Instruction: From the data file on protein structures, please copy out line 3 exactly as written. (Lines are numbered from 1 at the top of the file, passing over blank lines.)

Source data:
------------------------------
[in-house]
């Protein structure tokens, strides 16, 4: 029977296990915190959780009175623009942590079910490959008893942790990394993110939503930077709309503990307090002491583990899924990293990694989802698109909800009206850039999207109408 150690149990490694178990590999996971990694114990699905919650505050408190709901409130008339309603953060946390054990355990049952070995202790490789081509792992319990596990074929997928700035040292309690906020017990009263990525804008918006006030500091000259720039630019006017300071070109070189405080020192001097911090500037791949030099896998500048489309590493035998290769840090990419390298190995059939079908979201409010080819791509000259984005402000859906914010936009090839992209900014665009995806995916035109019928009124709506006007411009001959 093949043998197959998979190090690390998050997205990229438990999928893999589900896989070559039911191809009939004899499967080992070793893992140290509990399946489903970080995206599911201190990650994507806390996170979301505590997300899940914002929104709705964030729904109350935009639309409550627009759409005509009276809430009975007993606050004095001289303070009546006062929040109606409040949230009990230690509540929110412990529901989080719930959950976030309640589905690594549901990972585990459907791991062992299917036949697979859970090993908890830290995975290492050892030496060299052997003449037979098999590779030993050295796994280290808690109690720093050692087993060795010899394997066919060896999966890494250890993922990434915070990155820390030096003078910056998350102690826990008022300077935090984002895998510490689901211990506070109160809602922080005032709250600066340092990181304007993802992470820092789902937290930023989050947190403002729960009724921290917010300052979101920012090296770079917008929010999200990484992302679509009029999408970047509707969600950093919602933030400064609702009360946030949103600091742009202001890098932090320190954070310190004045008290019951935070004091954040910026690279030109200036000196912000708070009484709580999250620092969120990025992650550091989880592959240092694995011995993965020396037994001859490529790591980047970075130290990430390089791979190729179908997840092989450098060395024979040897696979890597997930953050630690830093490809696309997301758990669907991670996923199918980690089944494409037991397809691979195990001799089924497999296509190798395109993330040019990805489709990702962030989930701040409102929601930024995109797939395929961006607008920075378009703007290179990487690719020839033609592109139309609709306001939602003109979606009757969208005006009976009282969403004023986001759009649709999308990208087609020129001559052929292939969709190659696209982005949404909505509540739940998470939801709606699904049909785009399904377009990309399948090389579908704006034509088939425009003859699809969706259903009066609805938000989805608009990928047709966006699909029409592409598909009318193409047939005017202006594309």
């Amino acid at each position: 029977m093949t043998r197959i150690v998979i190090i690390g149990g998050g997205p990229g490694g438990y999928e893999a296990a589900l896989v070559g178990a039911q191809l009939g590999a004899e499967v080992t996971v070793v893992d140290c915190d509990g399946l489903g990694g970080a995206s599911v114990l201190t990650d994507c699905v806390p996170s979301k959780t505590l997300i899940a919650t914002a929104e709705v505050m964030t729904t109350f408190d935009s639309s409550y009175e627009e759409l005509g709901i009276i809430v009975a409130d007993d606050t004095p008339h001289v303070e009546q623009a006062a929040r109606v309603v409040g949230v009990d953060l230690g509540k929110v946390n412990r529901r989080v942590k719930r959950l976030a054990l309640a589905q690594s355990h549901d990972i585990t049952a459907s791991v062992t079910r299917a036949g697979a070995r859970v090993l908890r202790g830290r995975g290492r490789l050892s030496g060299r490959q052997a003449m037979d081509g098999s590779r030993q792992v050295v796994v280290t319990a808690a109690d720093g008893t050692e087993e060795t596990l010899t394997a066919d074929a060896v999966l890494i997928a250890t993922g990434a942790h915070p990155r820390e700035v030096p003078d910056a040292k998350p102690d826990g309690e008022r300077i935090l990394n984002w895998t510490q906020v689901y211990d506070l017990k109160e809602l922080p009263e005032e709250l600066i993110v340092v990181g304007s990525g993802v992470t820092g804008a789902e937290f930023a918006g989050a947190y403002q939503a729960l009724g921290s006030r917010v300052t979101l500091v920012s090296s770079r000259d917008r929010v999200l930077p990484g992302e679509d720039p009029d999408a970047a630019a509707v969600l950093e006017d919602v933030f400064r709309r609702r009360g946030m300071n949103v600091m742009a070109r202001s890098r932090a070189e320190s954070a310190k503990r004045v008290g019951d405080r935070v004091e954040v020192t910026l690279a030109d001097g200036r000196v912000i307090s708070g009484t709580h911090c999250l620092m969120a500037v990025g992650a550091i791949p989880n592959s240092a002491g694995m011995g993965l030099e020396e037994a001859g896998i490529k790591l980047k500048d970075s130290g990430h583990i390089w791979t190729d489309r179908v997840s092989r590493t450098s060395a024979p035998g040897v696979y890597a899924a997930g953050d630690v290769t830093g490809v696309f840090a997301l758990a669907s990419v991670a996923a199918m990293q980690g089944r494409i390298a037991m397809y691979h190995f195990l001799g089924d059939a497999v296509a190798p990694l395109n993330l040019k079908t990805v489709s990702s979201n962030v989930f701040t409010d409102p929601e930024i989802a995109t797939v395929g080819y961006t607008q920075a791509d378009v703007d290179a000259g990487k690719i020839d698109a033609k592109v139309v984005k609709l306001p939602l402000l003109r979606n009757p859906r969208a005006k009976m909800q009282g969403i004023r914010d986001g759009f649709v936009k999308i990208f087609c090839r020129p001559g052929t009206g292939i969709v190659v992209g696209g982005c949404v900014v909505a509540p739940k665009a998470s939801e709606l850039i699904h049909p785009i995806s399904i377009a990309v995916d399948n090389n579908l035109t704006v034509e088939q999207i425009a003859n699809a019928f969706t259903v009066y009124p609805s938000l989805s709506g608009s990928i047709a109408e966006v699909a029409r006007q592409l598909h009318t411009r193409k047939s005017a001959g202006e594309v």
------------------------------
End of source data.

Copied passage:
């Amino acid at each position: 029977m093949t043998r197959i150690v998979i190090i690390g149990g998050g997205p990229g490694g438990y999928e893999a296990a589900l896989v070559g178990a039911q191809l009939g590999a004899e499967v080992t996971v070793v893992d140290c915190d509990g399946l489903g990694g970080a995206s599911v114990l201190t990650d994507c699905v806390p996170s979301k959780t505590l997300i899940a919650t914002a929104e709705v505050m964030t729904t109350f408190d935009s639309s409550y009175e627009e759409l005509g709901i009276i809430v009975a409130d007993d606050t004095p008339h001289v303070e009546q623009a006062a929040r109606v309603v409040g949230v009990d953060l230690g509540k929110v946390n412990r529901r989080v942590k719930r959950l976030a054990l309640a589905q690594s355990h549901d990972i585990t049952a459907s791991v062992t079910r299917a036949g697979a070995r859970v090993l908890r202790g830290r995975g290492r490789l050892s030496g060299r490959q052997a003449m037979d081509g098999s590779r030993q792992v050295v796994v280290t319990a808690a109690d720093g008893t050692e087993e060795t596990l010899t394997a066919d074929a060896v999966l890494i997928a250890t993922g990434a942790h915070p990155r820390e700035v030096p003078d910056a040292k998350p102690d826990g309690e008022r300077i935090l990394n984002w895998t510490q906020v689901y211990d506070l017990k109160e809602l922080p009263e005032e709250l600066i993110v340092v990181g304007s990525g993802v992470t820092g804008a789902e937290f930023a918006g989050a947190y403002q939503a729960l009724g921290s006030r917010v300052t979101l500091v920012s090296s770079r000259d917008r929010v999200l930077p990484g992302e679509d720039p009029d999408a970047a630019a509707v969600l950093e006017d919602v933030f400064r709309r609702r009360g946030m300071n949103v600091m742009a070109r202001s890098r932090a070189e320190s954070a310190k503990r004045v008290g019951d405080r935070v004091e954040v020192t910026l690279a030109d001097g200036r000196v912000i307090s708070g009484t709580h911090c999250l620092m969120a500037v990025g992650a550091i791949p989880n592959s240092a002491g694995m011995g993965l030099e020396e037994a001859g896998i490529k790591l980047k500048d970075s130290g990430h583990i390089w791979t190729d489309r179908v997840s092989r590493t450098s060395a024979p035998g040897v696979y890597a899924a997930g953050d630690v290769t830093g490809v696309f840090a997301l758990a669907s990419v991670a996923a199918m990293q980690g089944r494409i390298a037991m397809y691979h190995f195990l001799g089924d059939a497999v296509a190798p990694l395109n993330l040019k079908t990805v489709s990702s979201n962030v989930f701040t409010d409102p929601e930024i989802a995109t797939v395929g080819y961006t607008q920075a791509d378009v703007d290179a000259g990487k690719i020839d698109a033609k592109v139309v984005k609709l306001p939602l402000l003109r979606n009757p859906r969208a005006k009976m909800q009282g969403i004023r914010d986001g759009f649709v936009k999308i990208f087609c090839r020129p001559g052929t009206g292939i969709v190659v992209g696209g982005c949404v900014v909505a509540p739940k665009a998470s939801e709606l850039i699904h049909p785009i995806s399904i377009a990309v995916d399948n090389n579908l035109t704006v034509e088939q999207i425009a003859n699809a019928f969706t259903v009066y009124p609805s938000l989805s709506g608009s990928i047709a109408e966006v699909a029409r006007q592409l598909h009318t411009r193409k047939s005017a001959g202006e594309v």